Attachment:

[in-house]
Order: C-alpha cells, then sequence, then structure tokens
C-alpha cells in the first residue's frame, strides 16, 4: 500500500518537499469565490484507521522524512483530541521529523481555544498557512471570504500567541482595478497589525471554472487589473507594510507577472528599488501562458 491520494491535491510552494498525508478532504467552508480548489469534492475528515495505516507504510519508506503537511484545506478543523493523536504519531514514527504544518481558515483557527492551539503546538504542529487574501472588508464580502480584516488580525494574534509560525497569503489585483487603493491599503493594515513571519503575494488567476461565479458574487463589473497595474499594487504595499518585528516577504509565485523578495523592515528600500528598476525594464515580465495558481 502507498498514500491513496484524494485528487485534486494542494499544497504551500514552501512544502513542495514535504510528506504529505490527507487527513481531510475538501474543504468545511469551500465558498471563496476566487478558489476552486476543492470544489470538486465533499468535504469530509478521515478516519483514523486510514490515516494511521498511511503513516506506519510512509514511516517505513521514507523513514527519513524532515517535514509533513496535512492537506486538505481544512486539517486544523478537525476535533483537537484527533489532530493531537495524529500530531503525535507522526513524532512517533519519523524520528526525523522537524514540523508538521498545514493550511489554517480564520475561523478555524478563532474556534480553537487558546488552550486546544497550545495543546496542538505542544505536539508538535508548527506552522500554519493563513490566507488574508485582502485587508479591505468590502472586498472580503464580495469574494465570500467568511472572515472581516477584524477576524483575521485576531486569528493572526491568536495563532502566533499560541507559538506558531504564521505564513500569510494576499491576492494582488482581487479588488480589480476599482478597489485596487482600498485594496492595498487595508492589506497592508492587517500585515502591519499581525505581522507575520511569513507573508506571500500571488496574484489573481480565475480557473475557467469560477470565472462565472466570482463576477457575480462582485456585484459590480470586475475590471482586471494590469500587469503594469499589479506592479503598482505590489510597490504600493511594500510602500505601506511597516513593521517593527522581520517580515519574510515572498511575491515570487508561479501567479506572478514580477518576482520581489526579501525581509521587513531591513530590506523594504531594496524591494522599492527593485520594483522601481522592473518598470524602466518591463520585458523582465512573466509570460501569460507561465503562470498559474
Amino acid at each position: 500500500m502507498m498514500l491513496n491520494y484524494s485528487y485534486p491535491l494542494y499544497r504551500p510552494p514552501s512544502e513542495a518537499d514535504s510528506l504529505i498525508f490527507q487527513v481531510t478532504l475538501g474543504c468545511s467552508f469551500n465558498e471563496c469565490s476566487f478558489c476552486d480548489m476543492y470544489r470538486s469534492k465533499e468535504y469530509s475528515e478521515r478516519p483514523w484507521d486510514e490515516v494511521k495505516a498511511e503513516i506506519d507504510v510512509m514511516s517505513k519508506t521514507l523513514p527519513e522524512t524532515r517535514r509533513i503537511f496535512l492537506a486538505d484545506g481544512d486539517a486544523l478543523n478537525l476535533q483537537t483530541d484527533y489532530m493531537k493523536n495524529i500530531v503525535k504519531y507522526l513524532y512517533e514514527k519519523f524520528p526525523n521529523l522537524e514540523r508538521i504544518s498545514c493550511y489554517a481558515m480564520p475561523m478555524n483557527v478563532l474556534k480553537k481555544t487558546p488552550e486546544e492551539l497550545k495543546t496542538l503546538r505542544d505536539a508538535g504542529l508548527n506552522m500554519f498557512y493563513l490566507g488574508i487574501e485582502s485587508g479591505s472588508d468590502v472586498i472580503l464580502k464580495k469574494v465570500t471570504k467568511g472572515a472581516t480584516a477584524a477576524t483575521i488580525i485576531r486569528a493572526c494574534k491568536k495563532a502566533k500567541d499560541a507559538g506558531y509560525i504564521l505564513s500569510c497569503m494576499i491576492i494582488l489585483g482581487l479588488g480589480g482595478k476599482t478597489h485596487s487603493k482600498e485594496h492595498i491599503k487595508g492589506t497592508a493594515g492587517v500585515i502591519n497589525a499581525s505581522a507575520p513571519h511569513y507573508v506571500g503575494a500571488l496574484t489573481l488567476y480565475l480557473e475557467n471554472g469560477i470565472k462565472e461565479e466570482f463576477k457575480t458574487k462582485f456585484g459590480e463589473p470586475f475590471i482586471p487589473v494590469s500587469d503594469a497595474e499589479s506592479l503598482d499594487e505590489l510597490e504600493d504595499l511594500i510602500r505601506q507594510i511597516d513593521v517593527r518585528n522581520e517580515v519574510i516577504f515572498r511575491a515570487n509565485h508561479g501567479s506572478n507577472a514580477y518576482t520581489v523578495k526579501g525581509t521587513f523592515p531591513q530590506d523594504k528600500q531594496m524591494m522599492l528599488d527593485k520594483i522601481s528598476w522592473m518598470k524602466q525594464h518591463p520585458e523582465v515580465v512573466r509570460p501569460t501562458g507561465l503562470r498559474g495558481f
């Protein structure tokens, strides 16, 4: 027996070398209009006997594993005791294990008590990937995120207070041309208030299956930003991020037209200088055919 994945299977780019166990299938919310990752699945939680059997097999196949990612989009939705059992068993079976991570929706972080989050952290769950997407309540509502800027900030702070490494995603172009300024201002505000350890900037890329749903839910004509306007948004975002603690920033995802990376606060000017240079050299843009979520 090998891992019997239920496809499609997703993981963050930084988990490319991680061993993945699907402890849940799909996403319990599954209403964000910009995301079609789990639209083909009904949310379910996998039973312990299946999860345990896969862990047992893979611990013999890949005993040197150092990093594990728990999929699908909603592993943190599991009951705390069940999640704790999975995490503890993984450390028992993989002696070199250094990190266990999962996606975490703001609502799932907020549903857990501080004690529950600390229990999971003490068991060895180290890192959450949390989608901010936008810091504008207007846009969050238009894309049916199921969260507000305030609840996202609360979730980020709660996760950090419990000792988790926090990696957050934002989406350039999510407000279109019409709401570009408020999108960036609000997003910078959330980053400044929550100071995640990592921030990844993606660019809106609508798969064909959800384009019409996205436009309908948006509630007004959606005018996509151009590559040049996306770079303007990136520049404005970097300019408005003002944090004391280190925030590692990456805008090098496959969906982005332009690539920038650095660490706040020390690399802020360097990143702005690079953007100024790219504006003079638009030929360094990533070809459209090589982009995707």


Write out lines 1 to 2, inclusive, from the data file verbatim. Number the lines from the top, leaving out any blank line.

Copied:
[in-house]
Order: C-alpha cells, then sequence, then structure tokens